The DRC’s mining industry has steadily rebuilt itself after the end of the Second Congolese war in 2003. Cobalt has emerged as a key component in the manufacture of lithium ion batteries used in electrical cars. Soaring demand has led to the price of cobalt more than doubling over the last two years to $50,000. While some electric car companies, such as Tesla, are attempting to minimize the use of cobalt, demand is likely to soar in coming years. Whether the Congo benefits from this boom is a more complicated question. About one fifth of the cobalt is comes from artisanal mines, where wages are low and workers as young as seven.  Dan Gertler, an Israeli businessman who financed the father of the current dictator’s rise to power, controls the allocation of new mining permits. The Inga-Kolwezi transmission lines that connect hydro-power dams at the mouth of the Congo to Katanga only generate power for the mines, but not the surviving villages. While export revenues have soared, it is unclear if Congo has the institutions to transform this into prosperity for ordinary people.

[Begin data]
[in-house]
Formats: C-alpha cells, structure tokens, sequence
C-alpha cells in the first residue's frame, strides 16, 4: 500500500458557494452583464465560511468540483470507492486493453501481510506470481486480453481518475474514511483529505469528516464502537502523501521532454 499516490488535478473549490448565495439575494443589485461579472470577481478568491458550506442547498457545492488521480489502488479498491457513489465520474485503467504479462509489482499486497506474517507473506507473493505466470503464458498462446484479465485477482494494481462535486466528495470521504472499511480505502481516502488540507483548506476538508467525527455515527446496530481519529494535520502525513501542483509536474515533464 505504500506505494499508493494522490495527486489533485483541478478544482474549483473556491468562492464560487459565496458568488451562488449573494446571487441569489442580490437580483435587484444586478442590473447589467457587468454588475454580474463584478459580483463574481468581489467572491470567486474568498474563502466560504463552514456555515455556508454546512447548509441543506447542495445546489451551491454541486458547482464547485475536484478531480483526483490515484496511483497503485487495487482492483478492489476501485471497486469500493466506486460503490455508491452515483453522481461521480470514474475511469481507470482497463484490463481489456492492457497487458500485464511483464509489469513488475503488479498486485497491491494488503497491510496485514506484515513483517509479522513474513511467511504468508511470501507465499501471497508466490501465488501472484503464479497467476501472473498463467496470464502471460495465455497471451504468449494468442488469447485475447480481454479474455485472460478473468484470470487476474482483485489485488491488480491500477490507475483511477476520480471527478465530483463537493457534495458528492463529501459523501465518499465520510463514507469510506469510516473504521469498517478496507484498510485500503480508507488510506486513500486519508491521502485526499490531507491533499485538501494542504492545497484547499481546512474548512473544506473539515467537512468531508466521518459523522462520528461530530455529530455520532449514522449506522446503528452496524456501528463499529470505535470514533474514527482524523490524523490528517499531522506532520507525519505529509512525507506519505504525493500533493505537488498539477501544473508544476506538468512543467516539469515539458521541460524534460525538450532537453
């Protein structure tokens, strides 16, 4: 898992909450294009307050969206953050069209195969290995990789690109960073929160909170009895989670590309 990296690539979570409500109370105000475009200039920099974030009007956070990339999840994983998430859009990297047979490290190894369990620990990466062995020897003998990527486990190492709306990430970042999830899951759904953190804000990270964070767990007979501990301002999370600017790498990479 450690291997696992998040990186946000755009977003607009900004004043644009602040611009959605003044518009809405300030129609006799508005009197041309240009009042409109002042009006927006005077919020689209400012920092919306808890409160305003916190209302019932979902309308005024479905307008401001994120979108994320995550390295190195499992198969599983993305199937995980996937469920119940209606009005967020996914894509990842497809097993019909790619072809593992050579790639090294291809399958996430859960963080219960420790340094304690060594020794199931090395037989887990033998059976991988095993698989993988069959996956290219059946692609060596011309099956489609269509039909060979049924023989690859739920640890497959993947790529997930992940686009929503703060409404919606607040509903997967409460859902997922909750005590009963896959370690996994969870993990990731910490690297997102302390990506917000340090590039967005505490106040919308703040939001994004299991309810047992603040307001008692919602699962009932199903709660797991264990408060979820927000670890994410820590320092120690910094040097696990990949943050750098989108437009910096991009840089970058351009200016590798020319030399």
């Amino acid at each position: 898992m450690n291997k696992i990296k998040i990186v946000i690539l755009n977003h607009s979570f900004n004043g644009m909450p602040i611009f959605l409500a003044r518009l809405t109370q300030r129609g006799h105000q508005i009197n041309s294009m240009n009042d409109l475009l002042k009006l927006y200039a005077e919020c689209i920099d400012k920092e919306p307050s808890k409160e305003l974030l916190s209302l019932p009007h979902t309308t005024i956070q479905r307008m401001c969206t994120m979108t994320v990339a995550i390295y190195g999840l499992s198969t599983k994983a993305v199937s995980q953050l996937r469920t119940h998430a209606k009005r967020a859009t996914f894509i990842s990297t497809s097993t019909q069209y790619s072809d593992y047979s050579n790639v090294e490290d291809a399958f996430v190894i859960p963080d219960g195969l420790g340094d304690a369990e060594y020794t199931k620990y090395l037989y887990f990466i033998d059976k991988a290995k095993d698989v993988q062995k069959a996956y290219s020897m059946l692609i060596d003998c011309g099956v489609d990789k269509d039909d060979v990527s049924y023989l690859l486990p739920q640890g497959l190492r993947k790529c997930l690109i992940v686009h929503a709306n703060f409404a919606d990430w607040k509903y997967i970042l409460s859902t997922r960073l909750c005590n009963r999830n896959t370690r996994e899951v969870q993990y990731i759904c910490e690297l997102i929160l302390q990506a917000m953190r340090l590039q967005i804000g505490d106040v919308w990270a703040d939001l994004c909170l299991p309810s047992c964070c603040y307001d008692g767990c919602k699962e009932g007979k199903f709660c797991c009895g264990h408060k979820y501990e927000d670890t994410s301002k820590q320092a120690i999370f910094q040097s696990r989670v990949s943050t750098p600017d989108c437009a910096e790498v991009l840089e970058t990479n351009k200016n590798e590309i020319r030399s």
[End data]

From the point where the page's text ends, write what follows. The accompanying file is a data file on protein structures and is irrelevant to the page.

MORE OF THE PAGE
The DRC’s natural resource wealth has not benefited ordinary people because those in charge have little incentive to do so. The Belgians had no incentive to make to Congolese capable of self rule. Mobutu had little incentive to allow the countries resource wealth to benefit those not connected to his regime. The current regime does not seem able to use Congo’s resource wealth in a way that benefits the country. The news stories coming out of Congo are almost universally tragic, whether it is civil war or epidemic. Changing the narrative about the Congo will require reforming the countries institutions. Lets hope this time the Congo manages to do so.